Structural Analysis of Human and Bovine Bone for Development of Synthetic Materials
MetadataShow full item record
With increasing demands in bone repair and replacement, this research investigates the microstructure, properties and performance of bovine bone, human bone, and synthetic materials. Doing so, experimental approaches were used to exam and compare bones, as well as mimicking nature by developing a synthetic material to repair bones. Experimentally, bovine bone, tumor-free human bone, and cancerous human bone were studied via the small scale mechanical loading test. Failure analysis was conducted via optical and electronic microscopic techniques. Characterization results were used to develop a synthetic material that possesses strength and strain needed as a bone material. Characterizing techniques include a small punch test, scanning electron microscope (SEM), optical microscope and x-ray diffraction (XRD) were used for experimental approach. The results showed that small punch tests in longitudinal and tangential directions showed different mechanical properties and failure mechanisms. Cancer cells in human bone caused the bone softening and lowered the density. Synthesized epoxy-silicone-geopolymer material had higher deformability than bone. Understanding obtained in this research helps us to develop better synthetic bone materials in future. This thesis is composed of six chapters. The first chapter covers as an introduction to understand the purpose and motivation of present studies, and this section followed by the details of the motivation and objectives of this research. The third chapter explains experimental approaches that were conducted to meet the objectives. The fourth chapter describes the results and the major discovery of the experiments, and the results will be discussed in the Chapter IV. Finally, the last chapter provides the conclusions and recommendations for future work.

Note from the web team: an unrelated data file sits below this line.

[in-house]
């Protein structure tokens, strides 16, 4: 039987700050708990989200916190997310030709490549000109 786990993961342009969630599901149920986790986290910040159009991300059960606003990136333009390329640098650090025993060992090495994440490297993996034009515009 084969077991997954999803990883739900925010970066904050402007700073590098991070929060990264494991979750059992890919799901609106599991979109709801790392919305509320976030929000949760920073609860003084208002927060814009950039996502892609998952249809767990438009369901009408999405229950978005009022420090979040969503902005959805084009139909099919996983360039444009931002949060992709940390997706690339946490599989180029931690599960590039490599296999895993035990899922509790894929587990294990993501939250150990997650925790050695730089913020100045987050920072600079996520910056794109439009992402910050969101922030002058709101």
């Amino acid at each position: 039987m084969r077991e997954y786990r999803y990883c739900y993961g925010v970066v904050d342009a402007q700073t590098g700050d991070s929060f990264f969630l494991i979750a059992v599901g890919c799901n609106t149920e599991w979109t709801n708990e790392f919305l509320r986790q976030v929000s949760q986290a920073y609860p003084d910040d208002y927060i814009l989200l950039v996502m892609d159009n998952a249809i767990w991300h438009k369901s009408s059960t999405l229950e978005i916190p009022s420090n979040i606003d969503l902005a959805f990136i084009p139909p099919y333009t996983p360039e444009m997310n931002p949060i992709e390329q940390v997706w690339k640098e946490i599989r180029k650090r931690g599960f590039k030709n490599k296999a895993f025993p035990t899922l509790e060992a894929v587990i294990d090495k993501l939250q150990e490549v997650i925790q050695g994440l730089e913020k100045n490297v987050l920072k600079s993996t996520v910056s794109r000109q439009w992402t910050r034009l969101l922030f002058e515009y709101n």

Jang, Eunhwa (2011). Structural Analysis of Human and Bovine Bone for Development of Synthetic Materials. Master's thesis, Texas A&M University. Available electronically from